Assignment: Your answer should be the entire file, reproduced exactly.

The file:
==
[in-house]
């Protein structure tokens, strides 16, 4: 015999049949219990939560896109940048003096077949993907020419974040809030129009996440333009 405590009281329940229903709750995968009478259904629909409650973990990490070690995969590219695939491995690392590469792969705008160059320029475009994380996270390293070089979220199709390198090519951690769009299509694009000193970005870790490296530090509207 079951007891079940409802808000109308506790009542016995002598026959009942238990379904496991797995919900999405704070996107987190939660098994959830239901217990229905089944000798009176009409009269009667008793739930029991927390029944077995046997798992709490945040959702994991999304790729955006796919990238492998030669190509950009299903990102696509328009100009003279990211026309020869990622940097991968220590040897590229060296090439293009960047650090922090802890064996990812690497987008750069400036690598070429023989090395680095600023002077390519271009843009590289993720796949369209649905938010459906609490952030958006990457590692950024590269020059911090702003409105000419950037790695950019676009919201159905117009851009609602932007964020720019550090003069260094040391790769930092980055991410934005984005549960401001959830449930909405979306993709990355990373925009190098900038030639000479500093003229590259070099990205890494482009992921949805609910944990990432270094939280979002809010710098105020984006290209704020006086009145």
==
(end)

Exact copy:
[in-house]
């Protein structure tokens, strides 16, 4: 015999049949219990939560896109940048003096077949993907020419974040809030129009996440333009 405590009281329940229903709750995968009478259904629909409650973990990490070690995969590219695939491995690392590469792969705008160059320029475009994380996270390293070089979220199709390198090519951690769009299509694009000193970005870790490296530090509207 079951007891079940409802808000109308506790009542016995002598026959009942238990379904496991797995919900999405704070996107987190939660098994959830239901217990229905089944000798009176009409009269009667008793739930029991927390029944077995046997798992709490945040959702994991999304790729955006796919990238492998030669190509950009299903990102696509328009100009003279990211026309020869990622940097991968220590040897590229060296090439293009960047650090922090802890064996990812690497987008750069400036690598070429023989090395680095600023002077390519271009843009590289993720796949369209649905938010459906609490952030958006990457590692950024590269020059911090702003409105000419950037790695950019676009919201159905117009851009609602932007964020720019550090003069260094040391790769930092980055991410934005984005549960401001959830449930909405979306993709990355990373925009190098900038030639000479500093003229590259070099990205890494482009992921949805609910944990990432270094939280979002809010710098105020984006290209704020006086009145």